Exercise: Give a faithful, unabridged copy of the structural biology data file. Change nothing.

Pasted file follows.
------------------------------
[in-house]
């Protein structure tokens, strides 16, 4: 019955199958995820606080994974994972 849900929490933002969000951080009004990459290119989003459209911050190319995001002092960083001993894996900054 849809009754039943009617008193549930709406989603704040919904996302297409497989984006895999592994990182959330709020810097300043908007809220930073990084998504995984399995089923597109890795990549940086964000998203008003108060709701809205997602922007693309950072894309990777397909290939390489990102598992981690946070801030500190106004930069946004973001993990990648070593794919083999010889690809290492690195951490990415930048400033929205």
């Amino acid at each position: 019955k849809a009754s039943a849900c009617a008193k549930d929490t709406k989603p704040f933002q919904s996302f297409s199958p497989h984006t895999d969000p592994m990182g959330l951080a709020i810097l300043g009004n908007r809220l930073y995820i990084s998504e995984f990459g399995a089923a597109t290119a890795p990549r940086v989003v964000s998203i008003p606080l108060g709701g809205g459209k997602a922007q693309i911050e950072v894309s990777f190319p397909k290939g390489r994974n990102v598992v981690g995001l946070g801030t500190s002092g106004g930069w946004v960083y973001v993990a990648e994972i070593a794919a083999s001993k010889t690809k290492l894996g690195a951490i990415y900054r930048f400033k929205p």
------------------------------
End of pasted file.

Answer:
[in-house]
């Protein structure tokens, strides 16, 4: 019955199958995820606080994974994972 849900929490933002969000951080009004990459290119989003459209911050190319995001002092960083001993894996900054 849809009754039943009617008193549930709406989603704040919904996302297409497989984006895999592994990182959330709020810097300043908007809220930073990084998504995984399995089923597109890795990549940086964000998203008003108060709701809205997602922007693309950072894309990777397909290939390489990102598992981690946070801030500190106004930069946004973001993990990648070593794919083999010889690809290492690195951490990415930048400033929205």
């Amino acid at each position: 019955k849809a009754s039943a849900c009617a008193k549930d929490t709406k989603p704040f933002q919904s996302f297409s199958p497989h984006t895999d969000p592994m990182g959330l951080a709020i810097l300043g009004n908007r809220l930073y995820i990084s998504e995984f990459g399995a089923a597109t290119a890795p990549r940086v989003v964000s998203i008003p606080l108060g709701g809205g459209k997602a922007q693309i911050e950072v894309s990777f190319p397909k290939g390489r994974n990102v598992v981690g995001l946070g801030t500190s002092g106004g930069w946004v960083y973001v993990a990648e994972i070593a794919a083999s001993k010889t690809k290492l894996g690195a951490i990415y900054r930048f400033k929205p």